Injuries in the European Union 2013-2015 - Supplementary report to the 6th edition of “Injuries in the EU 2012-2014”
- Public Health Expertise
The EU IDB is a unique data source that contains standardized cross-national data on the external causes and circumstances of injuries examined and treated in emergency department of hospitals. Its main purpose is to facilitate the development and evaluation of injury prevention policies and programmes, which aim to control external risks.
IDB data are collected by dedicated national agencies and provided to the EU IDB data base, which is hosted by the DG SANTE (Health and Food Safety), to provide central access for various stakeholders as governments, researchers, safety promotion agencies and businesses. At EU level, the system is legally based on the Council Recommendation on the Prevention of Injury and the Promotion of Safety 2007  and the EU Regulation on Community Statistics on Public Health and Health and Safety at Work 2008  and other decisions. For more details on background and methodology see the IDB Operating Manual  and the IDB metadata . IDB data can be publicly accessed at the EU IDB web-gate . For the functioning of the web-gate see the brochure .
The IDB surveillance system uses two data sets of different complexity. The Full Data Set (IDB-FDS) depicts quite many details of an injury event, particularly external circumstances of the incidence as place of occurrence, mechanism of injury, activity carried out by the patient when injured and on involved substances, products or counterparts . As the completion of such a comprehensive data set requires dedicated and trained staff and assigned financial resources, most countries which collect IDB-FDS data do this only in one or a few hospitals.
The Minimum Dataset (IDB-MDS) is much simpler and the information needed for its completion is usually already covered by the patient’s history as recorded in the standard patient information system. IDB-MDS can be completely extracted from IDB-FDS data, but also from data using ICD-10 or NOMESCO classification. The collection of IDB-MDS data is possible for large samples without noteworthy additional burden to staff and patients and without noteworthy additional resources of hospitals, apart from the resources needed for implementation and maintenance of data flow .
While IDB-FDS data provides the basis for qualitative analyses of external circumstances and injury patterns, the main purpose of IDB-MDS is to provide public health indicators as incidence rates of road, work-place or home accidents, injuries due to assaults or deliberate self-harm. IDB-MDS data are publicly accessible at the EU IDB web-gate , while IDB-FDS data can be analysed only by eligible persons due to data protection regulations.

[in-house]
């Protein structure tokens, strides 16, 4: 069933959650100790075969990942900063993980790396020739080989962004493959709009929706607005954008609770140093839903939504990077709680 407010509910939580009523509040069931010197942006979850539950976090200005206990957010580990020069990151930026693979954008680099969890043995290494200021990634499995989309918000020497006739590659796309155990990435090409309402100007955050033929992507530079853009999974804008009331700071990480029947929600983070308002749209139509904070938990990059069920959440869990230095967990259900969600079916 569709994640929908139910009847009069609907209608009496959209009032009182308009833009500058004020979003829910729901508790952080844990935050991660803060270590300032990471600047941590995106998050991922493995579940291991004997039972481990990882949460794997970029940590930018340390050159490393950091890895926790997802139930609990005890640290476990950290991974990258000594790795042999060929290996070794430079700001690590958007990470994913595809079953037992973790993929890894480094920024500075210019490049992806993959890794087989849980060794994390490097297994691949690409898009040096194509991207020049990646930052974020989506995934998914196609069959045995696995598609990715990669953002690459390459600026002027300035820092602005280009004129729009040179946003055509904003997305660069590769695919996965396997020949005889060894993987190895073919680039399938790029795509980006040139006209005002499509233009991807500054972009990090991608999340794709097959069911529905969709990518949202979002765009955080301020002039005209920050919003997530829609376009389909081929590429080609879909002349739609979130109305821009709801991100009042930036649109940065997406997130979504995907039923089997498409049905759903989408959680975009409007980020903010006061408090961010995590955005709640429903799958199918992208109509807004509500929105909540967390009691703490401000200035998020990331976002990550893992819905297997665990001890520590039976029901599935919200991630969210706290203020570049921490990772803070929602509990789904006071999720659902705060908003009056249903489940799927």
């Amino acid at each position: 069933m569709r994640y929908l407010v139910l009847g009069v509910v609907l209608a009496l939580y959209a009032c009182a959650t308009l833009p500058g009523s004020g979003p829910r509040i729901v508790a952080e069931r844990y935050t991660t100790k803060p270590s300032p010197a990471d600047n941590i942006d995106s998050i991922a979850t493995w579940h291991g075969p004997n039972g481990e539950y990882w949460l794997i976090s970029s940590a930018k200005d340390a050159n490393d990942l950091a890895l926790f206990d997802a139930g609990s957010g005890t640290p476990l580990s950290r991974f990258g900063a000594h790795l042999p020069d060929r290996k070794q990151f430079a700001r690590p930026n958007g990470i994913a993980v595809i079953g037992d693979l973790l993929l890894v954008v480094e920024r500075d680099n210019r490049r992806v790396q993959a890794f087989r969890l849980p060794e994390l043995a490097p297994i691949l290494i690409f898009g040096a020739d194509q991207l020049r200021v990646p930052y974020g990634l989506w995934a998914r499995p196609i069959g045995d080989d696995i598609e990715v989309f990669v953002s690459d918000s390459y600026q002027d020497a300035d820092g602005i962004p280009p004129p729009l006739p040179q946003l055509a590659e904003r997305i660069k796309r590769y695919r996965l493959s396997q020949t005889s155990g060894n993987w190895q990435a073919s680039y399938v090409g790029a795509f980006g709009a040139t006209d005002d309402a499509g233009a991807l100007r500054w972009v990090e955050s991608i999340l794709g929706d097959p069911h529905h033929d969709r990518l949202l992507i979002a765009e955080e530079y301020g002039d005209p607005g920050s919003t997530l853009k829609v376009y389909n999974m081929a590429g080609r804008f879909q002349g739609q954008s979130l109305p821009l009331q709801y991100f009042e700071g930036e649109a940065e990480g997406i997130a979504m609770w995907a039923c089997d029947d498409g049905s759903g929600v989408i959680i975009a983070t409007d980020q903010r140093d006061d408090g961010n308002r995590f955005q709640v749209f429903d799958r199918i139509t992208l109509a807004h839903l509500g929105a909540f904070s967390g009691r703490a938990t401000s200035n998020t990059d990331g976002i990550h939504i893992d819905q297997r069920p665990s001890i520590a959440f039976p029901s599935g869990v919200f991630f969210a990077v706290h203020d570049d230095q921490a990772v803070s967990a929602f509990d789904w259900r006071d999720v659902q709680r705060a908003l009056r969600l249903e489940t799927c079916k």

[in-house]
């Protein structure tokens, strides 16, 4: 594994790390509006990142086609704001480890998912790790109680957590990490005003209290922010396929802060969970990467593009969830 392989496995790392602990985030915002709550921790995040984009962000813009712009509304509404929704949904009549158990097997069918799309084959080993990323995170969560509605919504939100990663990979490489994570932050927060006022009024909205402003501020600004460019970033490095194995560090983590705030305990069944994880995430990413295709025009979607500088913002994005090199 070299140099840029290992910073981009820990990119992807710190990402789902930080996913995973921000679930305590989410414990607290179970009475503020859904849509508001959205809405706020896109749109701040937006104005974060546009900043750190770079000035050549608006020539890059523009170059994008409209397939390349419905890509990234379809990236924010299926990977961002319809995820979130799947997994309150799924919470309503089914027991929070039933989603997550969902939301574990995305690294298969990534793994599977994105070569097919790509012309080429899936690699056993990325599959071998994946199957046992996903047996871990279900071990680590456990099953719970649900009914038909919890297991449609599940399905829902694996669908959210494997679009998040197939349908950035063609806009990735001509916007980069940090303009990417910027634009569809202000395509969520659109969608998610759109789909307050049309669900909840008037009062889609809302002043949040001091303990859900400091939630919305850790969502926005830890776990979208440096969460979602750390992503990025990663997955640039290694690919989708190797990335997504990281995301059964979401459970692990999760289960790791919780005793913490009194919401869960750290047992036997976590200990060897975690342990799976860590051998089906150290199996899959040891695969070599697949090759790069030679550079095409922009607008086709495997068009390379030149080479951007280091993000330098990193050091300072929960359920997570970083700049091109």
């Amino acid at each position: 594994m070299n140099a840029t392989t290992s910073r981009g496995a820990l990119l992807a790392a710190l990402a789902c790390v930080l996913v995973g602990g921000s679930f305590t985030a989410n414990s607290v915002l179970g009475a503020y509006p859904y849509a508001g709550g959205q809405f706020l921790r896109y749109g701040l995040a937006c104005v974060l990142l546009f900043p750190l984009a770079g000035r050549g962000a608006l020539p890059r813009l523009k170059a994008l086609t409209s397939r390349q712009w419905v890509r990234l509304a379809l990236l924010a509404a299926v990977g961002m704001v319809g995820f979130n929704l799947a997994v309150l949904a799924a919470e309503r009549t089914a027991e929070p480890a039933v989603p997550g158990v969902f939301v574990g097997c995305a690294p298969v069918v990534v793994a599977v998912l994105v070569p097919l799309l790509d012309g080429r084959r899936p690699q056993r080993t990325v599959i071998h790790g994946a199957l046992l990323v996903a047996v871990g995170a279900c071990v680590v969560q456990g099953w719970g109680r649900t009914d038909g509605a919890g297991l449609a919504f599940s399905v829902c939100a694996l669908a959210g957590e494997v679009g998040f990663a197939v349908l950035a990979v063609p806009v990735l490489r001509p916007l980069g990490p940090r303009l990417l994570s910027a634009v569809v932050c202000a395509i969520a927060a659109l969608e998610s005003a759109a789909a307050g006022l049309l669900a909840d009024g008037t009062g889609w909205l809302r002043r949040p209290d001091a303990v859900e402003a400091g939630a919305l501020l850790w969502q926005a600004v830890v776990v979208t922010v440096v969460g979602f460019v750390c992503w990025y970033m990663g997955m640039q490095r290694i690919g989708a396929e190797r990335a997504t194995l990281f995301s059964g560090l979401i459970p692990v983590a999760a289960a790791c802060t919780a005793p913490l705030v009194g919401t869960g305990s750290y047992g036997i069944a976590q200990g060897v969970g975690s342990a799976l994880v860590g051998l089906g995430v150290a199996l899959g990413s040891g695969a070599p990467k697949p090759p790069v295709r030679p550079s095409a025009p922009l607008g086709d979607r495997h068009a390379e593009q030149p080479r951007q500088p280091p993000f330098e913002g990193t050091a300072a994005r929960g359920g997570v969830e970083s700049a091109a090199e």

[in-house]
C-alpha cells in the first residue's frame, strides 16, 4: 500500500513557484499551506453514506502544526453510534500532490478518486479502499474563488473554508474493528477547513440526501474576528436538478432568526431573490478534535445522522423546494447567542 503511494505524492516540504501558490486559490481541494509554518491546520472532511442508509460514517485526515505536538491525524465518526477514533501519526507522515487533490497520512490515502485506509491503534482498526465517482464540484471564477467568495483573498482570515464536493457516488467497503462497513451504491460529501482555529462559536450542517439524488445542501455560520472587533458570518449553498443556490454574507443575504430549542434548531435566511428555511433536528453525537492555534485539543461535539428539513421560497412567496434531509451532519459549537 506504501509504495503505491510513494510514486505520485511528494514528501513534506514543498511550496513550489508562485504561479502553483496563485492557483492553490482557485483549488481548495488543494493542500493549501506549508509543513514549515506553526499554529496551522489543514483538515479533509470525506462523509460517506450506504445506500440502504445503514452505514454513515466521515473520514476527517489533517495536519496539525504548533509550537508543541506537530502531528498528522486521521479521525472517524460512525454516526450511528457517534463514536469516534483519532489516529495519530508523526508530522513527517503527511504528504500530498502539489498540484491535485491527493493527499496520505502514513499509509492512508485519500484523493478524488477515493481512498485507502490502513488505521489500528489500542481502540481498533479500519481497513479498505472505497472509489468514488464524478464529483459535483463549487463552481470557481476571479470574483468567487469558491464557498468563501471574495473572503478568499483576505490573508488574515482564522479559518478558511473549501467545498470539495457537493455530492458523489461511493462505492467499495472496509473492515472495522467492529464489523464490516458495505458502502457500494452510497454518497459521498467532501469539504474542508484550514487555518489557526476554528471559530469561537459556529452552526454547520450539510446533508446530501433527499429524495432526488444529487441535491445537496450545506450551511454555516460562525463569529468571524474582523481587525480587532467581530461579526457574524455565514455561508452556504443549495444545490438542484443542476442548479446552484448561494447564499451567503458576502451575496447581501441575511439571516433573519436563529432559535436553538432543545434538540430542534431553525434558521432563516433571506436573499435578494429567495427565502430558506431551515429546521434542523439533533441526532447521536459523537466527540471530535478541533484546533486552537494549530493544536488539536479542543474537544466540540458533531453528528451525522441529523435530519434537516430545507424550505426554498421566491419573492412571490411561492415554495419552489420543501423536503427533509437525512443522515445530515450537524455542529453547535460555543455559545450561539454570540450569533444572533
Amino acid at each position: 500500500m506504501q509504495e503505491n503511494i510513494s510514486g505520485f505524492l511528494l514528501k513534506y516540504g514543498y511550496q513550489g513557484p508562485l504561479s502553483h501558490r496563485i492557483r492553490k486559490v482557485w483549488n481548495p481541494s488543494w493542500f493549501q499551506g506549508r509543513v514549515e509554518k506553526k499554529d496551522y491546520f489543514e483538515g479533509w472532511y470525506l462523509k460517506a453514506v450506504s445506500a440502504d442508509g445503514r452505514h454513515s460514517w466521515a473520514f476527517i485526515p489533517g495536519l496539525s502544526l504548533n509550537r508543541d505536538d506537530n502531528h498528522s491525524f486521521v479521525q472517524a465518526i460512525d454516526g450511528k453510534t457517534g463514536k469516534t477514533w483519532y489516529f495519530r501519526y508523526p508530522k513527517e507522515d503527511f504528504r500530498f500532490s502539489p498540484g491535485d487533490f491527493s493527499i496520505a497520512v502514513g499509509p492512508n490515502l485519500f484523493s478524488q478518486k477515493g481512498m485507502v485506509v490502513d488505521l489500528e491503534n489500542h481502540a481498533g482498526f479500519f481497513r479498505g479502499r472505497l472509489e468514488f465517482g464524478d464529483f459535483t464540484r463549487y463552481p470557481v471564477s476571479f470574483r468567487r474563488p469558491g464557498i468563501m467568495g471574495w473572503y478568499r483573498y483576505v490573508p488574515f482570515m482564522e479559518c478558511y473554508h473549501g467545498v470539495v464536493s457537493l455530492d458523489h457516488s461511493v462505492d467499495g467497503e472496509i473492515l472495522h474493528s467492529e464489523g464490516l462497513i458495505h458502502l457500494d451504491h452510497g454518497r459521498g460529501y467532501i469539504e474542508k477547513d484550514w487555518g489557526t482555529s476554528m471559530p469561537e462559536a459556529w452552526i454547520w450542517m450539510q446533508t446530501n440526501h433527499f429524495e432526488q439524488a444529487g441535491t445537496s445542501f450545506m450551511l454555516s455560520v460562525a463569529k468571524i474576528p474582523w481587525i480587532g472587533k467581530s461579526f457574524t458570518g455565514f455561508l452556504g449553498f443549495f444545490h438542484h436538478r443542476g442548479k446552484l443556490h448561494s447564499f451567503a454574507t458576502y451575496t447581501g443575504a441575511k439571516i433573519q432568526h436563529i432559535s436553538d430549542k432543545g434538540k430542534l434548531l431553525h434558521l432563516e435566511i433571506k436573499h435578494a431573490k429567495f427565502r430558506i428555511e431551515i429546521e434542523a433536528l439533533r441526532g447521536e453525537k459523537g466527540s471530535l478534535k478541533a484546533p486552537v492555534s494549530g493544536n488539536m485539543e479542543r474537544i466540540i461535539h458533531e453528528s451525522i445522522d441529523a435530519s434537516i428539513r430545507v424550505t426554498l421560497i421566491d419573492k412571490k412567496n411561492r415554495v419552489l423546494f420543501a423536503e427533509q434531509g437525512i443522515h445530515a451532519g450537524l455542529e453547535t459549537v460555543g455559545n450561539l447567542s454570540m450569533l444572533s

While the previous report on “Injuries in the EU”, published in September 2016  provided comprehensive statistical analyses of the health burden of injuries due to fatalities, hospital admissions and ambulatory treatments in emergency departments, including first estimates for all European Core Health indicators (ECHIs) on injuries, this report has a complementary function. It focusses on the quality of data and on the data flow from countries over 2010-2016. It provides information e.g. about the number of reporting countries, type of national agencies, size of the samples and scope of the data collection. The metadata files, which accompany the national IDB data files, are the main information source for these (see Annex). In addition, the report presents a summary analysis of MDS-level data related to the years 2013-2015.
This report serves as a supplement to the sixth edition of the report on “Injuries in the EU”  and its main purpose is to inform the European Commission, IDB-Network members and other stakeholders in EU health information system and to facilitate informed decision making about the future of the EU injury surveillance system.
This report is produced under the BRIDGE-Health project (Work package 9 “Platform for injury surveillance), which aims to prepare the basis for a comprehensive EU health information system and which received co-funding from the EU Health Programme.
Published by European Association for Injury Prevention and Safety Promotion (EuroSafe)